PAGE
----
• 220 agents restored to full compliance.

Finance department

  • Finalised annual financial statements for year end 31 March 2020;
  • Completed and submitted all compliance reports including procurement to DHS and National Treasury;
  • Liaised with AGSA on the audit process;
  • Liaised with DHS regarding Covid-19 relief measures.


  • Conducted numerous print and broadcast interviews in the last year highlighting the work of the EAAB, including in the Business Times section of the Sunday Times, Business Day, City Press and Sowetan;
  • Seven radio and television interviews conducted during lockdown including with eNCA, Nezwroom Afrika, SABC television, SABC radio and Power FM;
  • Dozens of media releases and news bulletins to stakeholders.

If this is not service delivery, then someone has to rewrite the manual to explain what it meant my service delivery!

In conclusion, yes, our vision is to be a “sound and trusted world-class regulator”, one that works in harmony with its stakeholders to transform, regulate and protect the industry.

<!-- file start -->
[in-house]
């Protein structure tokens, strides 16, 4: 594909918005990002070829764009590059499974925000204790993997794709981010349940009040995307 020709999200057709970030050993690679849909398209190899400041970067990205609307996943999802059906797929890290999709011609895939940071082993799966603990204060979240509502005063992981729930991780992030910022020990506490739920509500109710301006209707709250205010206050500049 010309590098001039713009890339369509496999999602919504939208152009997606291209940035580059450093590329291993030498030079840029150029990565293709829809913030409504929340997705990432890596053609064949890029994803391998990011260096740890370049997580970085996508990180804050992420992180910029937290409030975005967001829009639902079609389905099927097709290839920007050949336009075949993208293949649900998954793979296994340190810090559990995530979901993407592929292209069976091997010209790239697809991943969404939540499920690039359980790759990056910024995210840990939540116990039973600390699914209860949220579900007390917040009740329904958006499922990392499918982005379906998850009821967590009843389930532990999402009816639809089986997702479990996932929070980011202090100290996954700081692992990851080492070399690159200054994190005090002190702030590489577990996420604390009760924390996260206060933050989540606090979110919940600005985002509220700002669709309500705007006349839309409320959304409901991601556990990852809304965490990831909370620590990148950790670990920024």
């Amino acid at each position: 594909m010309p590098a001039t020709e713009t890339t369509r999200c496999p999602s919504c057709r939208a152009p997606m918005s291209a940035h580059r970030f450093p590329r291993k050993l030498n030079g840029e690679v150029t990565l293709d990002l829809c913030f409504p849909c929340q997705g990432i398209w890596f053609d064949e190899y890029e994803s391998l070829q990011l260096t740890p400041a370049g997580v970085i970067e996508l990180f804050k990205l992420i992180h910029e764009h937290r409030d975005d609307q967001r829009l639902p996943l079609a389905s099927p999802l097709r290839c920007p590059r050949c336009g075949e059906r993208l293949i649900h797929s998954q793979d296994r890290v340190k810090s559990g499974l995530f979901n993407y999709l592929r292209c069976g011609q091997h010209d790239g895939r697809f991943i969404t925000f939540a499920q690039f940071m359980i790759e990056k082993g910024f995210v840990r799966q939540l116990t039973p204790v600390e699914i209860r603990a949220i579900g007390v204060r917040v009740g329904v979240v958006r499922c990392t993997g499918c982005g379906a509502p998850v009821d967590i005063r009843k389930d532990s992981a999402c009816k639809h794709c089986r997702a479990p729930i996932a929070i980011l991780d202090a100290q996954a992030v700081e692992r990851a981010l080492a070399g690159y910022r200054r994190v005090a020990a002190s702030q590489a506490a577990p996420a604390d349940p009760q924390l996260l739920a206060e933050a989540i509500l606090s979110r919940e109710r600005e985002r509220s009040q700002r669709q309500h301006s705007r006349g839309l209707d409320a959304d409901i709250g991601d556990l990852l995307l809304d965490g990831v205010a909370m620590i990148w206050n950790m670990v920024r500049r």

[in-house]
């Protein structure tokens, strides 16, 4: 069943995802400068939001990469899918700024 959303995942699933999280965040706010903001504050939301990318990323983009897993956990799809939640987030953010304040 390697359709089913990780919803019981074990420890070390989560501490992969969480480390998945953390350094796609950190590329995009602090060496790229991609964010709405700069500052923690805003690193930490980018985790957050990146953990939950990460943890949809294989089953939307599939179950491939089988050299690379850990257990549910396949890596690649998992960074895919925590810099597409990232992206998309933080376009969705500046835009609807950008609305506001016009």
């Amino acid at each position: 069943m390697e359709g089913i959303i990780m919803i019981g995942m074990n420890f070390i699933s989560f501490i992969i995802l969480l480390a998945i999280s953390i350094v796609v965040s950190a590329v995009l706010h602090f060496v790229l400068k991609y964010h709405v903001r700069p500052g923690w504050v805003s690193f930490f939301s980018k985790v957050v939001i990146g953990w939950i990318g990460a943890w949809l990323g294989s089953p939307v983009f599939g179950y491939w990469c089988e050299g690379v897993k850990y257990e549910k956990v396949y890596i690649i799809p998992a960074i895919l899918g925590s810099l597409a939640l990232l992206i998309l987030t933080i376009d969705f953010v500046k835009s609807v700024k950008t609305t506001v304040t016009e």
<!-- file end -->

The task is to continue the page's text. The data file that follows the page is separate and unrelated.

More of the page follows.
Like any organisation we might be experiencing challenges, but we are driven and approach each challenge as an opportunity to grow and develop the regulator as we ready ourselves to become the Property Practitioners Regulatory Authority.

Our vision remains…”to be a sound and trusted world class regulator that is responsive to and surpassed its stakeholders’ expectations”.

Showing 4 comments
  • Marcel Baar

    It appears that the EAAB management thinks that they are doing a great job.
    If as stated before that all FFC problems were sorted at the beginning of the year, why was there a need to sort out a further 4500 during lockdown!!!
    I challenge the EAAB to have a proper survey done with ALL registered FFC holders by an independent outside survey company.
    The results should give them an honest feedback of problem areas which need urgent attention.


      You’re correct Marcel, the EAAB is just doesn’t knowing what their doing …..similar to SAA and Eskom, my FFC 2020 was issued in mid-April despite payment made in October 2019

      • Victor

        Wow, they are so out of touch with estate agents, it’s like they are a separate department from another country!

  • Buks

    Will estate agent go to the EAAB fo assistance and guidance? I don’t think so….